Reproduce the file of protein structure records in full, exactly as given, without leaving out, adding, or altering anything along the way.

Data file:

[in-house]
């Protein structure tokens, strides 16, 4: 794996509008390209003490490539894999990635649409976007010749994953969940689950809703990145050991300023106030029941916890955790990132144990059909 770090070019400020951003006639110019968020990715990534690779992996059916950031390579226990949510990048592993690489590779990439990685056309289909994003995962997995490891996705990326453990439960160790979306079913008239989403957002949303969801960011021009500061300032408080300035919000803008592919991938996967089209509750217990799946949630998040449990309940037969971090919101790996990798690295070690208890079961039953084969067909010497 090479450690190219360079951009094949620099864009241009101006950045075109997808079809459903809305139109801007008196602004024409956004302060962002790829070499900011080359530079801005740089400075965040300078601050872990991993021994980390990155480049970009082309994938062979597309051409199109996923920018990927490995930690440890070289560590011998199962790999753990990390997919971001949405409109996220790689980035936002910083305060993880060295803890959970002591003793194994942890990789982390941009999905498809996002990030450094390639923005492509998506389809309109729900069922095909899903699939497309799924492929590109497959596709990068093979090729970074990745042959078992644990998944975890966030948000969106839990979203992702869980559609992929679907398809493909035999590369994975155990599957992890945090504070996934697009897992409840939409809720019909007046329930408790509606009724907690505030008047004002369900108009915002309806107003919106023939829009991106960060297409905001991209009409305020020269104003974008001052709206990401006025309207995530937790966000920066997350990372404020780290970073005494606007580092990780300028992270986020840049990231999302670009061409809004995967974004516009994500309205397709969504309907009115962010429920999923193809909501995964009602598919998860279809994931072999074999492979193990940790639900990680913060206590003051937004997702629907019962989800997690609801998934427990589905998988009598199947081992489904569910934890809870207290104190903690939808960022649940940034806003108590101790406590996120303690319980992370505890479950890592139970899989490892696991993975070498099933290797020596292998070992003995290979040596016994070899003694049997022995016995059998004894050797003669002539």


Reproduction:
[in-house]
């Protein structure tokens, strides 16, 4: 794996509008390209003490490539894999990635649409976007010749994953969940689950809703990145050991300023106030029941916890955790990132144990059909 770090070019400020951003006639110019968020990715990534690779992996059916950031390579226990949510990048592993690489590779990439990685056309289909994003995962997995490891996705990326453990439960160790979306079913008239989403957002949303969801960011021009500061300032408080300035919000803008592919991938996967089209509750217990799946949630998040449990309940037969971090919101790996990798690295070690208890079961039953084969067909010497 090479450690190219360079951009094949620099864009241009101006950045075109997808079809459903809305139109801007008196602004024409956004302060962002790829070499900011080359530079801005740089400075965040300078601050872990991993021994980390990155480049970009082309994938062979597309051409199109996923920018990927490995930690440890070289560590011998199962790999753990990390997919971001949405409109996220790689980035936002910083305060993880060295803890959970002591003793194994942890990789982390941009999905498809996002990030450094390639923005492509998506389809309109729900069922095909899903699939497309799924492929590109497959596709990068093979090729970074990745042959078992644990998944975890966030948000969106839990979203992702869980559609992929679907398809493909035999590369994975155990599957992890945090504070996934697009897992409840939409809720019909007046329930408790509606009724907690505030008047004002369900108009915002309806107003919106023939829009991106960060297409905001991209009409305020020269104003974008001052709206990401006025309207995530937790966000920066997350990372404020780290970073005494606007580092990780300028992270986020840049990231999302670009061409809004995967974004516009994500309205397709969504309907009115962010429920999923193809909501995964009602598919998860279809994931072999074999492979193990940790639900990680913060206590003051937004997702629907019962989800997690609801998934427990589905998988009598199947081992489904569910934890809870207290104190903690939808960022649940940034806003108590101790406590996120303690319980992370505890479950890592139970899989490892696991993975070498099933290797020596292998070992003995290979040596016994070899003694049997022995016995059998004894050797003669002539």